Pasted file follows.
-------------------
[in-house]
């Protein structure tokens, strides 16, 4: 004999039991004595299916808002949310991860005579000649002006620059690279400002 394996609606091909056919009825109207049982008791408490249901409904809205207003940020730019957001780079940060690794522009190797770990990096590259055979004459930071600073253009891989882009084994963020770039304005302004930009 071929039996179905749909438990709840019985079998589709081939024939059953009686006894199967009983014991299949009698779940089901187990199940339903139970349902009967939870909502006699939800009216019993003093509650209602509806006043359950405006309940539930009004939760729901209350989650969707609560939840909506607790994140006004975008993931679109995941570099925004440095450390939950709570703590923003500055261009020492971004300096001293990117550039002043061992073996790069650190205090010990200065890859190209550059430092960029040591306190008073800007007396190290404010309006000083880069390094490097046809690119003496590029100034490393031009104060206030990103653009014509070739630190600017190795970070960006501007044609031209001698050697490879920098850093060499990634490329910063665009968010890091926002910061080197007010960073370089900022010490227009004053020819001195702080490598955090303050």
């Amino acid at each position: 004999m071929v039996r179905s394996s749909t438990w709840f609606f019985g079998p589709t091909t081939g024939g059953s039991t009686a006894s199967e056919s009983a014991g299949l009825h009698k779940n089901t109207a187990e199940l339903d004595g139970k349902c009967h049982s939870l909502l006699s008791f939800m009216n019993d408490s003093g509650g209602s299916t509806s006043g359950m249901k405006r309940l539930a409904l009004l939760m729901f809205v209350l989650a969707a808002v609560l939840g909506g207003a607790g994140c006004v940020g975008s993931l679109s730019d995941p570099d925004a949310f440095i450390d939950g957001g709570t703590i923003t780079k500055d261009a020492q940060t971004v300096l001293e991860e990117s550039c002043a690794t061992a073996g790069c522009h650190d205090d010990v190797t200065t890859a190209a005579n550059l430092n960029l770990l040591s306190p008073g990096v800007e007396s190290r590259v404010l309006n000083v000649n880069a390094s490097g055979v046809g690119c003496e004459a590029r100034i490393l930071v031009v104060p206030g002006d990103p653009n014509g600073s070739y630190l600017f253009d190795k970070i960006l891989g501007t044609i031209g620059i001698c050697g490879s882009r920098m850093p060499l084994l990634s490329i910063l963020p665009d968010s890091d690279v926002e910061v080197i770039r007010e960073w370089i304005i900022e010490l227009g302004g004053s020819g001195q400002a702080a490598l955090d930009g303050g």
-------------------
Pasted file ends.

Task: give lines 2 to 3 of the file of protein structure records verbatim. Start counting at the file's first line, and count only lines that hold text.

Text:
């Protein structure tokens, strides 16, 4: 004999039991004595299916808002949310991860005579000649002006620059690279400002 394996609606091909056919009825109207049982008791408490249901409904809205207003940020730019957001780079940060690794522009190797770990990096590259055979004459930071600073253009891989882009084994963020770039304005302004930009 071929039996179905749909438990709840019985079998589709081939024939059953009686006894199967009983014991299949009698779940089901187990199940339903139970349902009967939870909502006699939800009216019993003093509650209602509806006043359950405006309940539930009004939760729901209350989650969707609560939840909506607790994140006004975008993931679109995941570099925004440095450390939950709570703590923003500055261009020492971004300096001293990117550039002043061992073996790069650190205090010990200065890859190209550059430092960029040591306190008073800007007396190290404010309006000083880069390094490097046809690119003496590029100034490393031009104060206030990103653009014509070739630190600017190795970070960006501007044609031209001698050697490879920098850093060499990634490329910063665009968010890091926002910061080197007010960073370089900022010490227009004053020819001195702080490598955090303050």
């Amino acid at each position: 004999m071929v039996r179905s394996s749909t438990w709840f609606f019985g079998p589709t091909t081939g024939g059953s039991t009686a006894s199967e056919s009983a014991g299949l009825h009698k779940n089901t109207a187990e199940l339903d004595g139970k349902c009967h049982s939870l909502l006699s008791f939800m009216n019993d408490s003093g509650g209602s299916t509806s006043g359950m249901k405006r309940l539930a409904l009004l939760m729901f809205v209350l989650a969707a808002v609560l939840g909506g207003a607790g994140c006004v940020g975008s993931l679109s730019d995941p570099d925004a949310f440095i450390d939950g957001g709570t703590i923003t780079k500055d261009a020492q940060t971004v300096l001293e991860e990117s550039c002043a690794t061992a073996g790069c522009h650190d205090d010990v190797t200065t890859a190209a005579n550059l430092n960029l770990l040591s306190p008073g990096v800007e007396s190290r590259v404010l309006n000083v000649n880069a390094s490097g055979v046809g690119c003496e004459a590029r100034i490393l930071v031009v104060p206030g002006d990103p653009n014509g600073s070739y630190l600017f253009d190795k970070i960006l891989g501007t044609i031209g620059i001698c050697g490879s882009r920098m850093p060499l084994l990634s490329i910063l963020p665009d968010s890091d690279v926002e910061v080197i770039r007010e960073w370089i304005i900022e010490l227009g302004g004053s020819g001195q400002a702080a490598l955090d930009g303050g």